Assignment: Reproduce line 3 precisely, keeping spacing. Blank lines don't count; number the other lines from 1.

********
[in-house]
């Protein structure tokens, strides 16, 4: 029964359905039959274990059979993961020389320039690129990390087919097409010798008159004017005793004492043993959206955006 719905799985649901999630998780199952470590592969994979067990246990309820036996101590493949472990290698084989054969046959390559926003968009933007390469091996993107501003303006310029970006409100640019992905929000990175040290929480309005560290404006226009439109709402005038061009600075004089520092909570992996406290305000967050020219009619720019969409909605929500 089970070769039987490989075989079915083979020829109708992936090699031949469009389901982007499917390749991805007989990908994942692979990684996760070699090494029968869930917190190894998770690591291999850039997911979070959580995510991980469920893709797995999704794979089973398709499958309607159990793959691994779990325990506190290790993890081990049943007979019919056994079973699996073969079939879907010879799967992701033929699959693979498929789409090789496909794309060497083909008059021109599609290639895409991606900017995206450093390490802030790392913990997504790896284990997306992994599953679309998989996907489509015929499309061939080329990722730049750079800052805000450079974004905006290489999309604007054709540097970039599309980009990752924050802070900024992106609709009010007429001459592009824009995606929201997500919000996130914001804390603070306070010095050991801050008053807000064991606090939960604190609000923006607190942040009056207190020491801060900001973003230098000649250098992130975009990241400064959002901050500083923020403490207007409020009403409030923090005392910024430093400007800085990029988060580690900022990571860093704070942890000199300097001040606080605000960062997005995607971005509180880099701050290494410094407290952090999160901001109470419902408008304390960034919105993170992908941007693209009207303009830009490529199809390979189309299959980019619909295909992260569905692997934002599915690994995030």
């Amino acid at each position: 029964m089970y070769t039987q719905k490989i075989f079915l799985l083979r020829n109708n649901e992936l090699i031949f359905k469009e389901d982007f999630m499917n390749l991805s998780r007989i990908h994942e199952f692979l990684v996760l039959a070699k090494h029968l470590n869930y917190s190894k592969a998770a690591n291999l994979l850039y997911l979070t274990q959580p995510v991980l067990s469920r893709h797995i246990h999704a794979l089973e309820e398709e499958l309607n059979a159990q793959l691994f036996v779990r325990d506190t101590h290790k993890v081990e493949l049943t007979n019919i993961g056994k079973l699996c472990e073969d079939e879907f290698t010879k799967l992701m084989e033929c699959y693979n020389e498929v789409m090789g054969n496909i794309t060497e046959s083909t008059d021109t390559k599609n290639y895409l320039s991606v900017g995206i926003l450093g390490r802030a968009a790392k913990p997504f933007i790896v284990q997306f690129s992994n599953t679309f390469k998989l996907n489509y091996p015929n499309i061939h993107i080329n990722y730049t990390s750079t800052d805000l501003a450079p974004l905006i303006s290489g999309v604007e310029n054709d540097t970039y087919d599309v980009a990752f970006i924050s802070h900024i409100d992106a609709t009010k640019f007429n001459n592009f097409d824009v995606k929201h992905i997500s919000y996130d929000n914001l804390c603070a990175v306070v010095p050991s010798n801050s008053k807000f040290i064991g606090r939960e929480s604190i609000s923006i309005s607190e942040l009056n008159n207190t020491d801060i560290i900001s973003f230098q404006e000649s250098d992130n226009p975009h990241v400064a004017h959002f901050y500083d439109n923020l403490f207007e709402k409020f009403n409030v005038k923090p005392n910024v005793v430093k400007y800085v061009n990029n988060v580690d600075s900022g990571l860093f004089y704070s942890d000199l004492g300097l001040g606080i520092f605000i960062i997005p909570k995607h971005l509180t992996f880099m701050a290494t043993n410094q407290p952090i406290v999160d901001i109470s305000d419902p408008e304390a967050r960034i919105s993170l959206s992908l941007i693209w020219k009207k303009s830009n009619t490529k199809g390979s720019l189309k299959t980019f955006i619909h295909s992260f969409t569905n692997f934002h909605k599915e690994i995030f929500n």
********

């Amino acid at each position: 029964m089970y070769t039987q719905k490989i075989f079915l799985l083979r020829n109708n649901e992936l090699i031949f359905k469009e389901d982007f999630m499917n390749l991805s998780r007989i990908h994942e199952f692979l990684v996760l039959a070699k090494h029968l470590n869930y917190s190894k592969a998770a690591n291999l994979l850039y997911l979070t274990q959580p995510v991980l067990s469920r893709h797995i246990h999704a794979l089973e309820e398709e499958l309607n059979a159990q793959l691994f036996v779990r325990d506190t101590h290790k993890v081990e493949l049943t007979n019919i993961g056994k079973l699996c472990e073969d079939e879907f290698t010879k799967l992701m084989e033929c699959y693979n020389e498929v789409m090789g054969n496909i794309t060497e046959s083909t008059d021109t390559k599609n290639y895409l320039s991606v900017g995206i926003l450093g390490r802030a968009a790392k913990p997504f933007i790896v284990q997306f690129s992994n599953t679309f390469k998989l996907n489509y091996p015929n499309i061939h993107i080329n990722y730049t990390s750079t800052d805000l501003a450079p974004l905006i303006s290489g999309v604007e310029n054709d540097t970039y087919d599309v980009a990752f970006i924050s802070h900024i409100d992106a609709t009010k640019f007429n001459n592009f097409d824009v995606k929201h992905i997500s919000y996130d929000n914001l804390c603070a990175v306070v010095p050991s010798n801050s008053k807000f040290i064991g606090r939960e929480s604190i609000s923006i309005s607190e942040l009056n008159n207190t020491d801060i560290i900001s973003f230098q404006e000649s250098d992130n226009p975009h990241v400064a004017h959002f901050y500083d439109n923020l403490f207007e709402k409020f009403n409030v005038k923090p005392n910024v005793v430093k400007y800085v061009n990029n988060v580690d600075s900022g990571l860093f004089y704070s942890d000199l004492g300097l001040g606080i520092f605000i960062i997005p909570k995607h971005l509180t992996f880099m701050a290494t043993n410094q407290p952090i406290v999160d901001i109470s305000d419902p408008e304390a967050r960034i919105s993170l959206s992908l941007i693209w020219k009207k303009s830009n009619t490529k199809g390979s720019l189309k299959t980019f955006i619909h295909s992260f969409t569905n692997f934002h909605k599915e690994i995030f929500n």